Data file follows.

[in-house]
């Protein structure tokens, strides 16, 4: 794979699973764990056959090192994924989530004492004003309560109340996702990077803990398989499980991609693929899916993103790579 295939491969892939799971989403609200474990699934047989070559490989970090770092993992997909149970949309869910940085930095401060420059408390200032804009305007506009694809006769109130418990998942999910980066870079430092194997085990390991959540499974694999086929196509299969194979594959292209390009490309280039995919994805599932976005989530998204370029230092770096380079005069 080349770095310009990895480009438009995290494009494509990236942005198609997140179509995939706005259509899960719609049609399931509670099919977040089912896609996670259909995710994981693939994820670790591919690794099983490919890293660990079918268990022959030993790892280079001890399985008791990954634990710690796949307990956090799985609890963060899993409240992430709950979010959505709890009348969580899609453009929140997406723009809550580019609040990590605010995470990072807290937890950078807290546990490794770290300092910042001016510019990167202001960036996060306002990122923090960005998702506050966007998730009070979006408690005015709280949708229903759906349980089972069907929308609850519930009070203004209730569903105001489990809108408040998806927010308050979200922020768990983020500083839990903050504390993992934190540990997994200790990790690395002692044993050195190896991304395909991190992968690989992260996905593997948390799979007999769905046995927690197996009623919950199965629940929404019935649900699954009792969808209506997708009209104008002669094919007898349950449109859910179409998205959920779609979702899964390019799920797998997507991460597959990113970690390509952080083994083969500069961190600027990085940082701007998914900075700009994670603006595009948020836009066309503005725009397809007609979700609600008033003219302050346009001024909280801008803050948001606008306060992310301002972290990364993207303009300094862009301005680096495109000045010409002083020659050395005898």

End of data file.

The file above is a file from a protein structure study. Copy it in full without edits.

[in-house]
């Protein structure tokens, strides 16, 4: 794979699973764990056959090192994924989530004492004003309560109340996702990077803990398989499980991609693929899916993103790579 295939491969892939799971989403609200474990699934047989070559490989970090770092993992997909149970949309869910940085930095401060420059408390200032804009305007506009694809006769109130418990998942999910980066870079430092194997085990390991959540499974694999086929196509299969194979594959292209390009490309280039995919994805599932976005989530998204370029230092770096380079005069 080349770095310009990895480009438009995290494009494509990236942005198609997140179509995939706005259509899960719609049609399931509670099919977040089912896609996670259909995710994981693939994820670790591919690794099983490919890293660990079918268990022959030993790892280079001890399985008791990954634990710690796949307990956090799985609890963060899993409240992430709950979010959505709890009348969580899609453009929140997406723009809550580019609040990590605010995470990072807290937890950078807290546990490794770290300092910042001016510019990167202001960036996060306002990122923090960005998702506050966007998730009070979006408690005015709280949708229903759906349980089972069907929308609850519930009070203004209730569903105001489990809108408040998806927010308050979200922020768990983020500083839990903050504390993992934190540990997994200790990790690395002692044993050195190896991304395909991190992968690989992260996905593997948390799979007999769905046995927690197996009623919950199965629940929404019935649900699954009792969808209506997708009209104008002669094919007898349950449109859910179409998205959920779609979702899964390019799920797998997507991460597959990113970690390509952080083994083969500069961190600027990085940082701007998914900075700009994670603006595009948020836009066309503005725009397809007609979700609600008033003219302050346009001024909280801008803050948001606008306060992310301002972290990364993207303009300094862009301005680096495109000045010409002083020659050395005898």